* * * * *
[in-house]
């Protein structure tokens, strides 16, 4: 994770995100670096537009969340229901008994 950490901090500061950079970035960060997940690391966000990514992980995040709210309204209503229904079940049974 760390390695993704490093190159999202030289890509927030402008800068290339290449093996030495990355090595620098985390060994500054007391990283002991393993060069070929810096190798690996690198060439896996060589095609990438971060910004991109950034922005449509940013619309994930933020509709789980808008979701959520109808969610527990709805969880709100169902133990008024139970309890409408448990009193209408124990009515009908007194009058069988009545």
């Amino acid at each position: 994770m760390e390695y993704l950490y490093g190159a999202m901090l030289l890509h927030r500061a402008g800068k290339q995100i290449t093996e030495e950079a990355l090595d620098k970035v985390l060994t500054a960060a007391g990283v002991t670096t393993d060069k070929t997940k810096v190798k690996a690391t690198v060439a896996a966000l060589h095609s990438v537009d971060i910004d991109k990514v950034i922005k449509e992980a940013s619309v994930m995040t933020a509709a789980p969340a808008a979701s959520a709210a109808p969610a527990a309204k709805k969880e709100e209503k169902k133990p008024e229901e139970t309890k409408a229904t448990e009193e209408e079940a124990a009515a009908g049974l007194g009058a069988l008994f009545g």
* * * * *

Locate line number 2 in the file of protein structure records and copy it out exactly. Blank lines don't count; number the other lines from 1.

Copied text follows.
């Protein structure tokens, strides 16, 4: 994770995100670096537009969340229901008994 950490901090500061950079970035960060997940690391966000990514992980995040709210309204209503229904079940049974 760390390695993704490093190159999202030289890509927030402008800068290339290449093996030495990355090595620098985390060994500054007391990283002991393993060069070929810096190798690996690198060439896996060589095609990438971060910004991109950034922005449509940013619309994930933020509709789980808008979701959520109808969610527990709805969880709100169902133990008024139970309890409408448990009193209408124990009515009908007194009058069988009545």